From 2008 to 2015, there were 57,300 brain dead donors retrieved from the UNOS dataset. In total, 34,192 donors were excluded, 21,566 of which did not meet the inclusion criteria, and 12,636 that met the exclusion criteria. Overall, 40.33% (23,108) of all brain dead donors met criteria as potential VCA donors (Fig. 2). The proportion of potential VCA donors who were male was 59.7 % versus 40.3% female. The region with the most potential donors per year was UNOS region 3 with 530 donors per year, whereas that with the least was region 1 with 84 potential donors per year (Fig. 3). The most commonly represented profile was that of white, blood type O, CMV+ donors, representing 16.21% (n = 3,746) of the potential VCA donor population, whereas the most poorly represented was Asian, blood type AB, CMV– donors, representing only 0.01% (n = 2) of potential VCA donor population (Fig. 2). Similar to solid organ donation, across the board Asians and “other,” that is, Multiracial, Native Hawaiian/other Pacific Islander, and American Indian/Native Alaskan ethnicities were the most underrepresented, while whites were the most represented potential VCA donors. Hispanic and Black donors were similar in number and slightly more common than Asian or “other” ethnicities.
The liver was the most commonly transplanted organ in the entire VCA donor population with 86.0% of potential donors having their liver transplanted, whereas intestinal transplants were the least common with only 1.3% of the potential VCA donor population donating this organ. In total, 98.0% of donors deemed eligible for VCA transplantation donated at least 1 organ.
VCA transplantation has expanded significantly in the last 2 decades, beginning with the successful transplantation of an upper extremity in 1998. As the field has expanded, many questions remain unanswered, including the prevalence and distribution of potential donors, especially in light of the recent addition of VCAs to the OPTN final rule. The present study assessed the UNOS deceased donor database to determine the distribution and prevalence of potential VCA donors, finding that the adult donor pool appears more than sufficient to supply the currently low demand for vascularized composite allografts. These data provide evidence that finding an acceptable adult donor for VCA recipients will not be the limiting factor for VCA expansion in the future. It also provides a means of indirectly estimating the time it will take to obtain a donor while on the VCA waitlist by knowing the percentage of organ donors with similar profiles.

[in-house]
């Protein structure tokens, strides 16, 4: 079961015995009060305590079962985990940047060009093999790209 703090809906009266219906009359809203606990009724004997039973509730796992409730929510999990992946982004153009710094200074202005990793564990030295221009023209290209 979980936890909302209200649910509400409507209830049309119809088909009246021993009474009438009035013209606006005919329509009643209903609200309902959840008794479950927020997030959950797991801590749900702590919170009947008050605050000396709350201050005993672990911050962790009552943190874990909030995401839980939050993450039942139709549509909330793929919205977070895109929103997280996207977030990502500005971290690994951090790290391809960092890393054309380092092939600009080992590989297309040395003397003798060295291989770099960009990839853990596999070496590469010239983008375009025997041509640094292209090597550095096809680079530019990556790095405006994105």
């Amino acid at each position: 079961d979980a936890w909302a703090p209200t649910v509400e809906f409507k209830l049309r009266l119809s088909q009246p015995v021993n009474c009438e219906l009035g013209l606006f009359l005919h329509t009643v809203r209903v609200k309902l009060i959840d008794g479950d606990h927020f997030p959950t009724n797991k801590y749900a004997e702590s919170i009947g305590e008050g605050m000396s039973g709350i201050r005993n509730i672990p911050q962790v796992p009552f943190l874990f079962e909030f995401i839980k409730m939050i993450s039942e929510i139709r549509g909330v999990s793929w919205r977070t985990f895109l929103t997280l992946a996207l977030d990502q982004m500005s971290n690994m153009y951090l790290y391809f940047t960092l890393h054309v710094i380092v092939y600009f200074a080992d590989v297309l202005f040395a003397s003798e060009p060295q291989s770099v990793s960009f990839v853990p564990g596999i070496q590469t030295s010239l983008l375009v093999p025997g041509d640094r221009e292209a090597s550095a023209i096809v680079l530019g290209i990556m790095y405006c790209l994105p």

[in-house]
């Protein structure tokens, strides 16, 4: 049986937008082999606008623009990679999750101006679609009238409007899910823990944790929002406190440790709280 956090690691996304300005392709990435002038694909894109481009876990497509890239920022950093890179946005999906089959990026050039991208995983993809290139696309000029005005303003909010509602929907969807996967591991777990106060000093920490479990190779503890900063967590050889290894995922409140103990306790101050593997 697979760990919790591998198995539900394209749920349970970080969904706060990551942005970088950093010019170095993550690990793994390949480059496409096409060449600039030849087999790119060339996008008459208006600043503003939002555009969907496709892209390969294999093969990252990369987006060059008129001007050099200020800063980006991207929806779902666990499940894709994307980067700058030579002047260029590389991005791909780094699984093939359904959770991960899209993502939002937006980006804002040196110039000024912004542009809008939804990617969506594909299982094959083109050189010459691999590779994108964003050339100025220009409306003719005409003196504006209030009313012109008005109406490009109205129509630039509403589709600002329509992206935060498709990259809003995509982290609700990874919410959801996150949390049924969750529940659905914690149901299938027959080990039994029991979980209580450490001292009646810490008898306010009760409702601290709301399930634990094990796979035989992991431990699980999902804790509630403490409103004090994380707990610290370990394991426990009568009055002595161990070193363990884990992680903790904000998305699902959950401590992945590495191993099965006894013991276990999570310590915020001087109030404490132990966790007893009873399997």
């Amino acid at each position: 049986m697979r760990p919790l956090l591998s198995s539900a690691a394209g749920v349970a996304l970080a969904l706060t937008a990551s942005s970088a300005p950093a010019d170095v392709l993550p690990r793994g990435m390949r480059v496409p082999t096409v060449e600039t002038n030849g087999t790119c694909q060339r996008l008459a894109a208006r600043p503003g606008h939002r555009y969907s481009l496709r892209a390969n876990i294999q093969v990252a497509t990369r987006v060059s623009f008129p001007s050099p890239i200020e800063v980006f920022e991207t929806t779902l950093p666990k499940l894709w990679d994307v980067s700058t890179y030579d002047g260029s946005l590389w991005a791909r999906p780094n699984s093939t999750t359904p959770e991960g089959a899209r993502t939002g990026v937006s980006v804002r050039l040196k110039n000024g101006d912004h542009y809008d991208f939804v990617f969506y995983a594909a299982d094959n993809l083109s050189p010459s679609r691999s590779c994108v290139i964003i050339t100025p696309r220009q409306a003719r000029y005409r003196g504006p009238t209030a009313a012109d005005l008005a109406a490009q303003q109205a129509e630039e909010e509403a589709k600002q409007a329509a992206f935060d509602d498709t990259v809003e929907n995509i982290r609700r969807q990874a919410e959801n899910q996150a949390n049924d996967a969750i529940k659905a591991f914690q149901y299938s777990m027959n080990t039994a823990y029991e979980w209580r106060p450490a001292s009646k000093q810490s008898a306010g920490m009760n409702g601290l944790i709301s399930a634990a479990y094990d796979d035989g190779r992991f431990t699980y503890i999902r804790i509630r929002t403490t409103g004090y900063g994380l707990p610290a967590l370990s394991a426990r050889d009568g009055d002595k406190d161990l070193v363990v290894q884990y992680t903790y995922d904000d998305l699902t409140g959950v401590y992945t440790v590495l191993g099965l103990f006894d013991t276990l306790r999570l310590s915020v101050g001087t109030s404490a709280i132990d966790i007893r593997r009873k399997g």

Currently, there is no standardized protocol when evaluating for VCA donors, and screening protocols vary between OPOs and transplant centers. However, the criteria applied to the UNOS deceased donor database in this study represents a starting point for VCA screening and is consistent with criteria currently used by many VCA centers to screen potential donors.18 After searching the UNOS database, we found that just over 40% of all adult organ donors meet these initial screening criteria for VCA donation. We acknowledge that this number is only a rough estimate of the potential donors and that many other factors come in to play for individuals waiting for a VCA transplant.